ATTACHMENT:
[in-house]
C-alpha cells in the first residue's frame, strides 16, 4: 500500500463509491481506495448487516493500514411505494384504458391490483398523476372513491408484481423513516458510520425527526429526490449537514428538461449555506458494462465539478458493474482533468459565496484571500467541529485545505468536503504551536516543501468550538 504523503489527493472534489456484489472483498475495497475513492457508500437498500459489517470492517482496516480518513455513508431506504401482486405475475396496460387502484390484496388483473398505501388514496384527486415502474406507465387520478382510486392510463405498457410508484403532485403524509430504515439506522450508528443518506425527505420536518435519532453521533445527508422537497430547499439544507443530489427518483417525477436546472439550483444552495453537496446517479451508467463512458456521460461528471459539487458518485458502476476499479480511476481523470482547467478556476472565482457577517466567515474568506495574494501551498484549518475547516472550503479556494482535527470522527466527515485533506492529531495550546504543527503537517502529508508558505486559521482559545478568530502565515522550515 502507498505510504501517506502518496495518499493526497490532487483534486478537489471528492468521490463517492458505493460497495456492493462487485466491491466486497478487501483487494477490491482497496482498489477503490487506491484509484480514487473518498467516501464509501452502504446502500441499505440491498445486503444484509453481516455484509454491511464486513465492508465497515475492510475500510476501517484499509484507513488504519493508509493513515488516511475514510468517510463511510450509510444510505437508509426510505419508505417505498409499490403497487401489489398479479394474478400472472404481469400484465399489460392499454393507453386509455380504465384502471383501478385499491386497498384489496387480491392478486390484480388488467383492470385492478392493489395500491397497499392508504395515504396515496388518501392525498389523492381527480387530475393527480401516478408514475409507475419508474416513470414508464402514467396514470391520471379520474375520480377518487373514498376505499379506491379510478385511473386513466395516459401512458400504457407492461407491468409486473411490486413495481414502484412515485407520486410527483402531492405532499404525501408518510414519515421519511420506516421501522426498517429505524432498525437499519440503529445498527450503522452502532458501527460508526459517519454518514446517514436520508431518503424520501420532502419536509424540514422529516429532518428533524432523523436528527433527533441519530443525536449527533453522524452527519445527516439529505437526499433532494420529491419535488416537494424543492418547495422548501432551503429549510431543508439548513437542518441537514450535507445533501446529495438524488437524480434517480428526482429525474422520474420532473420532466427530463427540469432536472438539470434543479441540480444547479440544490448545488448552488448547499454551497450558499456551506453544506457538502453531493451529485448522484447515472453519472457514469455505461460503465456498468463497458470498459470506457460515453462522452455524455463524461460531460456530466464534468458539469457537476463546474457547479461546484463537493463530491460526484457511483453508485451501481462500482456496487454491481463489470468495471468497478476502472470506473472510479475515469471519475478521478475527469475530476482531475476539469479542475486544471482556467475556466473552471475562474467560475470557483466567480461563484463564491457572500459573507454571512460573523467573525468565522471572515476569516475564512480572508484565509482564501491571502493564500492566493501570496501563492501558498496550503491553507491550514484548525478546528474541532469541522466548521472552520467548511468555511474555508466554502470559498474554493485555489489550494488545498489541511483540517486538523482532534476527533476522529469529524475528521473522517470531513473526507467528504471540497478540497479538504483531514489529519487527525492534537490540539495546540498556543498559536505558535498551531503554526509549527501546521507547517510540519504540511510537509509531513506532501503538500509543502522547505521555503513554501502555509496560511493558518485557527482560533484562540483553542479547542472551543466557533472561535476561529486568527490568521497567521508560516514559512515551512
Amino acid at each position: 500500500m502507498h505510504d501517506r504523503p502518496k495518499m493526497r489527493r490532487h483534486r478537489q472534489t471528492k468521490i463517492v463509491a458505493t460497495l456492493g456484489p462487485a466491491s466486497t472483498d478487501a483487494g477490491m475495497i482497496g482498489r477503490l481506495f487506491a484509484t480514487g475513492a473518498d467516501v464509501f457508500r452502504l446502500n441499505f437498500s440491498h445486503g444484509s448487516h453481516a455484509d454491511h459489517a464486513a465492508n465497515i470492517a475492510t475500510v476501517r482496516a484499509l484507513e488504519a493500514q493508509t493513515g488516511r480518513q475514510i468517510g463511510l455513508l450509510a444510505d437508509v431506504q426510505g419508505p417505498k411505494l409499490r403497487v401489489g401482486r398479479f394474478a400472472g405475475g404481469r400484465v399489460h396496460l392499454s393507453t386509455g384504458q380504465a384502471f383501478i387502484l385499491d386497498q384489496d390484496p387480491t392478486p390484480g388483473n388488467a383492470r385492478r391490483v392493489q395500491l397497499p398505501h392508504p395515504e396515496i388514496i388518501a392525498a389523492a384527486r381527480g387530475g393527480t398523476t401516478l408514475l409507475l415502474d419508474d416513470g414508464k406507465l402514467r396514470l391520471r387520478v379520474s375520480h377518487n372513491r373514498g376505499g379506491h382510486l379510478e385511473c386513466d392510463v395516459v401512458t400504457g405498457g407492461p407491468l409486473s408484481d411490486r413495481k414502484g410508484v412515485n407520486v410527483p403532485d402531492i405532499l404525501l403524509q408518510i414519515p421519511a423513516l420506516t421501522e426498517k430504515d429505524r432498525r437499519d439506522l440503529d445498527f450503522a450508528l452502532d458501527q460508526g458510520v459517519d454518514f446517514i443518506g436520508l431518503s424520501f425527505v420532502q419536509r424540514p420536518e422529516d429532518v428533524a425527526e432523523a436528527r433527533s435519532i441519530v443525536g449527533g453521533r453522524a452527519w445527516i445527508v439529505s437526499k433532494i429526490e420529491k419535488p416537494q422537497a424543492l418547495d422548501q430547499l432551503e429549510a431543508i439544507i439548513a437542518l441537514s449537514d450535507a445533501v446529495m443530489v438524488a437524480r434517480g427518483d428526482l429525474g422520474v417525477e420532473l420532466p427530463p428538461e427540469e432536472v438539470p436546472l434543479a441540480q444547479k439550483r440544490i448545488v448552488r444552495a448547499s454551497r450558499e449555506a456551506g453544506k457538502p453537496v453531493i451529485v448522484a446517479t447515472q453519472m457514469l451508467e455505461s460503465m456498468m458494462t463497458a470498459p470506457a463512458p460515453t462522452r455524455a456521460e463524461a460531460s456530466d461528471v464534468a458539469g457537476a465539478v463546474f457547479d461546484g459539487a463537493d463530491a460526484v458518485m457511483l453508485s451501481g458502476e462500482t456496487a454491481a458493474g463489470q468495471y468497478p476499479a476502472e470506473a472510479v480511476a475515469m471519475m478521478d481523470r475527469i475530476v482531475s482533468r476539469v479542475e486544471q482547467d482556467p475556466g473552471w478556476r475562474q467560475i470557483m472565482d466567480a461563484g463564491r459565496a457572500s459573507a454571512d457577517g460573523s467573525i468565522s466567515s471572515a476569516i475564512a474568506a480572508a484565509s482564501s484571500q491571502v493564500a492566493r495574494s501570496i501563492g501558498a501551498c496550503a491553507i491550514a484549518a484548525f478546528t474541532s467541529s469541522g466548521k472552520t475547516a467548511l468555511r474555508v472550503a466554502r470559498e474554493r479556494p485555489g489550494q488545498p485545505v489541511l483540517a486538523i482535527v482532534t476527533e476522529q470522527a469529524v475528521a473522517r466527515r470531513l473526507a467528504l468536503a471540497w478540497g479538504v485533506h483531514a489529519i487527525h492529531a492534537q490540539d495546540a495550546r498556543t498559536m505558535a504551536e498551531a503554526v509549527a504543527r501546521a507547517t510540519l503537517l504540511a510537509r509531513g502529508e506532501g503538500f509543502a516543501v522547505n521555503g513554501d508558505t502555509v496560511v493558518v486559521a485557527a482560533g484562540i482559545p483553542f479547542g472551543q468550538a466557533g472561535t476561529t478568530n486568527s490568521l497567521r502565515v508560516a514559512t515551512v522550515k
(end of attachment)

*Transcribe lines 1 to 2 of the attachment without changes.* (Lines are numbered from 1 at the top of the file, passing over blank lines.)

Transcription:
[in-house]
C-alpha cells in the first residue's frame, strides 16, 4: 500500500463509491481506495448487516493500514411505494384504458391490483398523476372513491408484481423513516458510520425527526429526490449537514428538461449555506458494462465539478458493474482533468459565496484571500467541529485545505468536503504551536516543501468550538 504523503489527493472534489456484489472483498475495497475513492457508500437498500459489517470492517482496516480518513455513508431506504401482486405475475396496460387502484390484496388483473398505501388514496384527486415502474406507465387520478382510486392510463405498457410508484403532485403524509430504515439506522450508528443518506425527505420536518435519532453521533445527508422537497430547499439544507443530489427518483417525477436546472439550483444552495453537496446517479451508467463512458456521460461528471459539487458518485458502476476499479480511476481523470482547467478556476472565482457577517466567515474568506495574494501551498484549518475547516472550503479556494482535527470522527466527515485533506492529531495550546504543527503537517502529508508558505486559521482559545478568530502565515522550515 502507498505510504501517506502518496495518499493526497490532487483534486478537489471528492468521490463517492458505493460497495456492493462487485466491491466486497478487501483487494477490491482497496482498489477503490487506491484509484480514487473518498467516501464509501452502504446502500441499505440491498445486503444484509453481516455484509454491511464486513465492508465497515475492510475500510476501517484499509484507513488504519493508509493513515488516511475514510468517510463511510450509510444510505437508509426510505419508505417505498409499490403497487401489489398479479394474478400472472404481469400484465399489460392499454393507453386509455380504465384502471383501478385499491386497498384489496387480491392478486390484480388488467383492470385492478392493489395500491397497499392508504395515504396515496388518501392525498389523492381527480387530475393527480401516478408514475409507475419508474416513470414508464402514467396514470391520471379520474375520480377518487373514498376505499379506491379510478385511473386513466395516459401512458400504457407492461407491468409486473411490486413495481414502484412515485407520486410527483402531492405532499404525501408518510414519515421519511420506516421501522426498517429505524432498525437499519440503529445498527450503522452502532458501527460508526459517519454518514446517514436520508431518503424520501420532502419536509424540514422529516429532518428533524432523523436528527433527533441519530443525536449527533453522524452527519445527516439529505437526499433532494420529491419535488416537494424543492418547495422548501432551503429549510431543508439548513437542518441537514450535507445533501446529495438524488437524480434517480428526482429525474422520474420532473420532466427530463427540469432536472438539470434543479441540480444547479440544490448545488448552488448547499454551497450558499456551506453544506457538502453531493451529485448522484447515472453519472457514469455505461460503465456498468463497458470498459470506457460515453462522452455524455463524461460531460456530466464534468458539469457537476463546474457547479461546484463537493463530491460526484457511483453508485451501481462500482456496487454491481463489470468495471468497478476502472470506473472510479475515469471519475478521478475527469475530476482531475476539469479542475486544471482556467475556466473552471475562474467560475470557483466567480461563484463564491457572500459573507454571512460573523467573525468565522471572515476569516475564512480572508484565509482564501491571502493564500492566493501570496501563492501558498496550503491553507491550514484548525478546528474541532469541522466548521472552520467548511468555511474555508466554502470559498474554493485555489489550494488545498489541511483540517486538523482532534476527533476522529469529524475528521473522517470531513473526507467528504471540497478540497479538504483531514489529519487527525492534537490540539495546540498556543498559536505558535498551531503554526509549527501546521507547517510540519504540511510537509509531513506532501503538500509543502522547505521555503513554501502555509496560511493558518485557527482560533484562540483553542479547542472551543466557533472561535476561529486568527490568521497567521508560516514559512515551512